In post-hypoxic-ischaemic coma, Bassetti and colleagues  performed a multivariate analysis on the prediction of unfavourable outcome, taking into account four prognostic factors (GCS < 5, absence of more than one brainstem reflex, severe EEG abnormalities and bilateral absence of SEP) with a positive predictive value of unfavourable outcome of 100% after 48 h. The association of clinical criteria to SEP led to the identification of 75% of the patients, while the further association of EEG led to a slight increase in the patients identified (77%). Furthermore, the most frequently observed negative pattern was the bilateral absence of SEP (50%), followed by GCS < 5 (40%), severe EEG abnormalities (40%) and absence of more than one brainstem reflex (6%).
Zandbergen and colleagues  have suggested clinical ‘guidelines' for the diagnosis of unfavourable outcome in post-hypoxic-ischaemic coma, postponing to 72 h the prognostic assessment and limiting SEP recording to those patients with an absent photo-motor reflex or motor GCS score 1-3. Recent proposals for European Guidelines on the use of neurophysiological tests in ICU involve assessment at 24 h .
A recent report from the quality standard subcommittee of The American Academy of Neurology  indicates SEPs as the only instrumental test, associated with clinical examination, for accurately predicting poor outcome in comatose patients after cardiac arrest.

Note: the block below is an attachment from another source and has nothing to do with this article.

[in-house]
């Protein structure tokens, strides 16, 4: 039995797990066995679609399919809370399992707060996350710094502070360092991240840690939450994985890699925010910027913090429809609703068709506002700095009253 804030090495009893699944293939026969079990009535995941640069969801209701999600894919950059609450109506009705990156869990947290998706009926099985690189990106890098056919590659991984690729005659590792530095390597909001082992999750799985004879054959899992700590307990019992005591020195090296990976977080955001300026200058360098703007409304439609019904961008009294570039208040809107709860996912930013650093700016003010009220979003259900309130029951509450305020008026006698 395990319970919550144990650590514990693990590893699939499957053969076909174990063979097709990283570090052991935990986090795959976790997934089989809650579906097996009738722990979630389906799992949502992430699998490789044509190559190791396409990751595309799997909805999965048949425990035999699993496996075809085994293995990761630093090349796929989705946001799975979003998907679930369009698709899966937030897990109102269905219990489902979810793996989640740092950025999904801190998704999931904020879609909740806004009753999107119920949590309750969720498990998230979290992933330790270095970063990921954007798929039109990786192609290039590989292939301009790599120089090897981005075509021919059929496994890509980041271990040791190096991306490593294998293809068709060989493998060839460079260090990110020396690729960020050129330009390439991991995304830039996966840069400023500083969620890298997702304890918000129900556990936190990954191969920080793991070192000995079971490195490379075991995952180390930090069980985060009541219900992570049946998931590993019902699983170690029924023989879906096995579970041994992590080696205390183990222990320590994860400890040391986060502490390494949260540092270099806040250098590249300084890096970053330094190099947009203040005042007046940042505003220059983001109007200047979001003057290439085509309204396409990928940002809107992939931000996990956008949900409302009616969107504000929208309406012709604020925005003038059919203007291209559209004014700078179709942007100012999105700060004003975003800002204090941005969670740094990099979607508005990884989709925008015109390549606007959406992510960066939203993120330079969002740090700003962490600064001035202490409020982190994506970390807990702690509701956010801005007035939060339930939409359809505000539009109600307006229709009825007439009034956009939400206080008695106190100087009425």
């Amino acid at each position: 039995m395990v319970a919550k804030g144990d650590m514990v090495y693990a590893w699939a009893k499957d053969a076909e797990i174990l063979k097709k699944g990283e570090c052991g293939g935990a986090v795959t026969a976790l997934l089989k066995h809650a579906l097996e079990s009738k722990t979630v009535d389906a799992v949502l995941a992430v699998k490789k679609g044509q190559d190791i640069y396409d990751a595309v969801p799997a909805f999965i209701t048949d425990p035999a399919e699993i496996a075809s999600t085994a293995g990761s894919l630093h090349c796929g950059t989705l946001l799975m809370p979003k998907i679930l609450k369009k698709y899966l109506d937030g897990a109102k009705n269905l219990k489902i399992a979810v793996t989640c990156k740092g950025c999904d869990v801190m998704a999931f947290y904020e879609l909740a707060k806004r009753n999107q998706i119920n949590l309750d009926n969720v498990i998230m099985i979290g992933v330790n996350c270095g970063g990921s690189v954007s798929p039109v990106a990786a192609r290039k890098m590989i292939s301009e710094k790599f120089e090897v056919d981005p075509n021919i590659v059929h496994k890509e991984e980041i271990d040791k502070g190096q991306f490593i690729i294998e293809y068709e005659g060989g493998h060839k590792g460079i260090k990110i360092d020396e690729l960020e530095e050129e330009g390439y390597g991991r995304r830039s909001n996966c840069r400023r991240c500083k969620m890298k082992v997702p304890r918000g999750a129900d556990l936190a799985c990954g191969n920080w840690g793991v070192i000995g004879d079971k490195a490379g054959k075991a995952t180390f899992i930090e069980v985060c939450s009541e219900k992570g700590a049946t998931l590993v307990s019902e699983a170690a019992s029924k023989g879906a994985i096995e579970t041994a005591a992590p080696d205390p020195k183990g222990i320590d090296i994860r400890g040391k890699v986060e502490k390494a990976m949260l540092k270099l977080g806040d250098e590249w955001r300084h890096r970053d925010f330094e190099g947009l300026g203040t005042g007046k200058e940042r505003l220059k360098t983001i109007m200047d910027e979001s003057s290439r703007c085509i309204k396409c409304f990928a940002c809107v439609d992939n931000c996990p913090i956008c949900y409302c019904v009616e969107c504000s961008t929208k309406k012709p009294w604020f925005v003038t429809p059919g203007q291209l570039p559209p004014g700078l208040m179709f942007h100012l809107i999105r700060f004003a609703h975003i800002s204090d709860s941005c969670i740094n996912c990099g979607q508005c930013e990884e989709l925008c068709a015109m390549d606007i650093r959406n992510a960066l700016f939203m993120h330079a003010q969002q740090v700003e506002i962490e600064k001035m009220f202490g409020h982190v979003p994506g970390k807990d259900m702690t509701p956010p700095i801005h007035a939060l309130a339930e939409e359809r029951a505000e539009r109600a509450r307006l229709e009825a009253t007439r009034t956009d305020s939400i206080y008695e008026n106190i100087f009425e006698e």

Taking indications like these on board, we have adopted, in our hospital, an EEG-SEP protocol, studied using the cardiac and general ICUs, for the early prognosis of post-hypoxic-ischaemic coma. Such protocols involve an EEG-SEP recording after 24 h in patients with motor GCS score ≤3, and in the case of an unfavourable pattern for the recovery of consciousness (bilateral absence of SEP, severe EEG abnormalities), considering the clinical relevance of such a pattern, we confirm the result after 48-72 h.
The clinical relevance, in the case of an unfavourable pattern, is to discourage aggressive intervention in the haemodynamics of severely unstable patients and to inform relatives of the outcome early, directing such patients towards low intensity rehabilitation recovery once discharged from ICU.
Robinson and colleagues'  meta-analysis not only confirms the prognostic certainty and safety of SEPs for predicting an unfavourable outcome in post-hypoxic-ischaemic coma (100% of non-consciousness recovery in the case of bilateral absence of SEP) and a similarly unfavourable prognostic value of such a pattern in post-traumatic coma (90-95% of ‘unawakening' in the case of bilateral absence of SEP) but also indicates the favourable prognostic value of a normal SEP in post-traumatic coma (more than 90% of consciousness recovery in case of bilateral normal SEP) unlike that of post-hypoxic-ischaemic coma (50-60% of consciousness recovery).